An important step in rethinking productivist ideology will entail a consideration of a central problem of the past 250 years – the idea that the liberation of productive forces entails the liberation of man, when, in fact, the opposite has been the result. Productivism now holds monopoly over thought to the point where it has become the amorality of the globalizing West and its “profits over people” logic.  Much of the resistance to Westernization, especially in Islamic countries is not due to the West’s value system – but its lack of a value system. We can say that ours is not a capitalist system but a system of production in which capitalism is but one part. Indeed, without productivism it is doubtful that capitalism would have survived just as it has been the dominance of productivism which has thwarted many efforts to envision alternatives.

It is useful today to look for non-productivist approaches to life among ecological alternatives, especially those which are not entirely fused with scientific versions of productivism (such as inventing a battery powered scooter so that everyone can “own” one). It is telling that so many ecologically-friendly inventors are enmeshed in productivist marketing schemes. Yet, it may be the case (and it may also take some time to emerge), that the system of production can produce something other than productivism. It is worth keeping an eye on these developments as they will mark the first time in almost a millennium that we might take seriously ideas other than those rooted in productivism. This will entail Copernican leaps in imagination concerning how we think about ourselves as a species.

The failure of so called ‘critical’ approaches has been a failure to think beyond the productivist mindset. Yet the present aleatory moment is ripe with every possibility, including the possibility of radical approaches not yet fully imagined or understood. If capitalism today appears to be dying we need to be wary that it may simply be staging its own death. Capitalism may also be capable of integrating its own death as it did the death of Marxism. Capitalism, as the dominant form of productivism, has proven itself to be the vehicle by which we can become masters only of the control of ourselves. Moving beyond a critique of capitalism to a critique of productivist ideology may indeed be our last chance. There are distant stars worth focusing on at this time.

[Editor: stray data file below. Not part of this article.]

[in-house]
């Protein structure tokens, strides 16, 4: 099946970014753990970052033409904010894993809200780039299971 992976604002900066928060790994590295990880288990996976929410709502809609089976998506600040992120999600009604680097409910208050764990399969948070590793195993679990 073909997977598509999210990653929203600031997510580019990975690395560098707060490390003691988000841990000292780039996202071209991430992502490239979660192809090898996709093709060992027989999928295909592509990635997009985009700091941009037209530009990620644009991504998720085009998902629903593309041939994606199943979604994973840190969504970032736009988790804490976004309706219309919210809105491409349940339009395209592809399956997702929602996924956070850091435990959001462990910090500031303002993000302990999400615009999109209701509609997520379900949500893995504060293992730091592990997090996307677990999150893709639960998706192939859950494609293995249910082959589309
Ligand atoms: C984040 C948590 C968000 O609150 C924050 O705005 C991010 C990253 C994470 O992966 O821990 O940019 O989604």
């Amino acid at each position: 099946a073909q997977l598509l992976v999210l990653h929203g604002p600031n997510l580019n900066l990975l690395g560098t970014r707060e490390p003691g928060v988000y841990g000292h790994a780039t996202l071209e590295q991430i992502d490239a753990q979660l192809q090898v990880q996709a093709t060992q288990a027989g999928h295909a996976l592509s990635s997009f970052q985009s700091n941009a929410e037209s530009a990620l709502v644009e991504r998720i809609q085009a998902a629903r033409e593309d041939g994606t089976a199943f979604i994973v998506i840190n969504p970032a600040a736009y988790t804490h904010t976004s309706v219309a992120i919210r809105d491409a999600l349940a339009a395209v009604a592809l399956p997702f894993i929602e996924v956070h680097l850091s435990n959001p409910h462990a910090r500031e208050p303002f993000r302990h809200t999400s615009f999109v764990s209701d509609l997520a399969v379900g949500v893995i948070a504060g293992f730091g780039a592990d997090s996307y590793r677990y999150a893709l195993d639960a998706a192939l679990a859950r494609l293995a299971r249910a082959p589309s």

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Emanuel Paparella2009-02-25 12:32:26
Indeed, who needs democracy if production and consumption, and the power derived from them, is what really matters? The Chinese have understood that much and thumb their nose at us whenever we go and preach human inalienable rights to them. They consider us hypocrites. What you advocate Dr. Coulter, the transcending of this destructive dehumanizing mind-set is commendable but only feasible if the dehumanization process has not destroyed yet the vision of what it means to be human, a vision which the ancients certainly had but we sadly lack; we are not even interested in in exploring the idea, and how could we, if we have dehumanized ourselves by nihilism and relativism and sheer selfishness. Somebody like Francis of Assisi, had a simple-minded solution which the cynics have always found funny and bizarre, begin by killing greed in the individual self by embracing lady poverty and by realizing that she is not a leper and to be human is not determined by one’s possessions or lack thereof but how big and disproportionally delusional are one’s desires. Perhaps that too is worth trying,yes? given that capitalism by itself does not seem to produced terribly happy individuals; rather it seems to create greedy people living lives of quite desperation in the midst of prosperity and abundance while two thirds of the world’s children are malnourished. Indeed, we desperately need an alternative to that.